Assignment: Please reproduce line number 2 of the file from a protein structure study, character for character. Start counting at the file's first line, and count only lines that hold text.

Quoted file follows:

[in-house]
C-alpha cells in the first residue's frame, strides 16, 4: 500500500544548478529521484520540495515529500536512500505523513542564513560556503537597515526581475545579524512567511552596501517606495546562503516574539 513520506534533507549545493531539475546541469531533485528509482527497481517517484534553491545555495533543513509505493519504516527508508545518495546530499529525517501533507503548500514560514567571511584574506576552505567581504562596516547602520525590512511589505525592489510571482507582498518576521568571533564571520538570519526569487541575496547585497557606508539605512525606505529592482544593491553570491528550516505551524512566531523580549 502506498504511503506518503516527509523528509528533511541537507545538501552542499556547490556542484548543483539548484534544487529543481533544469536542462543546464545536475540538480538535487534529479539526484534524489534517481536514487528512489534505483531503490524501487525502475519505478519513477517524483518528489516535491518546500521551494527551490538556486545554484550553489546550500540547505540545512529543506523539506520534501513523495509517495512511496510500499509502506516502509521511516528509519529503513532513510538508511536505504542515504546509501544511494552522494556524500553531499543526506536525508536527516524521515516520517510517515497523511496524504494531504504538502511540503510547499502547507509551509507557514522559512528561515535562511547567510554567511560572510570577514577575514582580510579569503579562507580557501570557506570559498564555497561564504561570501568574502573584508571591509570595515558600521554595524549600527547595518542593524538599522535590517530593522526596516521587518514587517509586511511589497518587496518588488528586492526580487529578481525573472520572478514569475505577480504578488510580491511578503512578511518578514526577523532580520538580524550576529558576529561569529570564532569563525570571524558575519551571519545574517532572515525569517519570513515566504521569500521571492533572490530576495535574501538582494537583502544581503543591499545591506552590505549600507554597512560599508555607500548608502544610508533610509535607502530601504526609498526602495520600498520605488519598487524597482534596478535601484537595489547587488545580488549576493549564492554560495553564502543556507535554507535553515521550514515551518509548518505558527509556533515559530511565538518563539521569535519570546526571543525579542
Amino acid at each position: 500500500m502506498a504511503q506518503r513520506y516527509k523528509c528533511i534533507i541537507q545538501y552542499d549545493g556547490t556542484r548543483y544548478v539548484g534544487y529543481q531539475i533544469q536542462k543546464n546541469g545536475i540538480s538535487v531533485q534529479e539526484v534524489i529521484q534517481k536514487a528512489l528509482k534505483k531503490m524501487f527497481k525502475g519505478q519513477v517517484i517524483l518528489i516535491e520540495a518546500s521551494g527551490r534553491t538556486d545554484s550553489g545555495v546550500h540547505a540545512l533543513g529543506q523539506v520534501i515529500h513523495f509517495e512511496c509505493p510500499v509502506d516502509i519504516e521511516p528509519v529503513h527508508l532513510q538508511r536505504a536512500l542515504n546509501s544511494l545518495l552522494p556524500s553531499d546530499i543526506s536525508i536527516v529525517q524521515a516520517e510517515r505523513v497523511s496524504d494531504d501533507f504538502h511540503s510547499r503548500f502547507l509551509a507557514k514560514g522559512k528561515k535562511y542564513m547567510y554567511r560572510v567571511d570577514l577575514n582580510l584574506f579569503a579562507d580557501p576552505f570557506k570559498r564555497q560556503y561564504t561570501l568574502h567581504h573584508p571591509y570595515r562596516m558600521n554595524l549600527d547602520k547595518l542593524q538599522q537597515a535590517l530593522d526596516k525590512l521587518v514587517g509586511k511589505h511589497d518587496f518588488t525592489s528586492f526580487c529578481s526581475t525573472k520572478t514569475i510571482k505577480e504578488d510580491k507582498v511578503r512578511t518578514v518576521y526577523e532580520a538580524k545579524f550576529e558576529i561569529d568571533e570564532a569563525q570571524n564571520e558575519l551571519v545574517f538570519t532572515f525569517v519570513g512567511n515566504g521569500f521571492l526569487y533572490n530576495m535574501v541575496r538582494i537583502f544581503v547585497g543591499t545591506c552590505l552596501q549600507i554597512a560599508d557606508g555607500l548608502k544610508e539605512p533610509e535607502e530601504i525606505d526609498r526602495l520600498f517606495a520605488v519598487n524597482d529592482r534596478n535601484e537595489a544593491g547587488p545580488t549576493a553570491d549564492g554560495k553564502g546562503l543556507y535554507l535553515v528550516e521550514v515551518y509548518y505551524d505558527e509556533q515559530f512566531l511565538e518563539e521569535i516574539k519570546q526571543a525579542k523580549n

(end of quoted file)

C-alpha cells in the first residue's frame, strides 16, 4: 500500500544548478529521484520540495515529500536512500505523513542564513560556503537597515526581475545579524512567511552596501517606495546562503516574539 513520506534533507549545493531539475546541469531533485528509482527497481517517484534553491545555495533543513509505493519504516527508508545518495546530499529525517501533507503548500514560514567571511584574506576552505567581504562596516547602520525590512511589505525592489510571482507582498518576521568571533564571520538570519526569487541575496547585497557606508539605512525606505529592482544593491553570491528550516505551524512566531523580549 502506498504511503506518503516527509523528509528533511541537507545538501552542499556547490556542484548543483539548484534544487529543481533544469536542462543546464545536475540538480538535487534529479539526484534524489534517481536514487528512489534505483531503490524501487525502475519505478519513477517524483518528489516535491518546500521551494527551490538556486545554484550553489546550500540547505540545512529543506523539506520534501513523495509517495512511496510500499509502506516502509521511516528509519529503513532513510538508511536505504542515504546509501544511494552522494556524500553531499543526506536525508536527516524521515516520517510517515497523511496524504494531504504538502511540503510547499502547507509551509507557514522559512528561515535562511547567510554567511560572510570577514577575514582580510579569503579562507580557501570557506570559498564555497561564504561570501568574502573584508571591509570595515558600521554595524549600527547595518542593524538599522535590517530593522526596516521587518514587517509586511511589497518587496518588488528586492526580487529578481525573472520572478514569475505577480504578488510580491511578503512578511518578514526577523532580520538580524550576529558576529561569529570564532569563525570571524558575519551571519545574517532572515525569517519570513515566504521569500521571492533572490530576495535574501538582494537583502544581503543591499545591506552590505549600507554597512560599508555607500548608502544610508533610509535607502530601504526609498526602495520600498520605488519598487524597482534596478535601484537595489547587488545580488549576493549564492554560495553564502543556507535554507535553515521550514515551518509548518505558527509556533515559530511565538518563539521569535519570546526571543525579542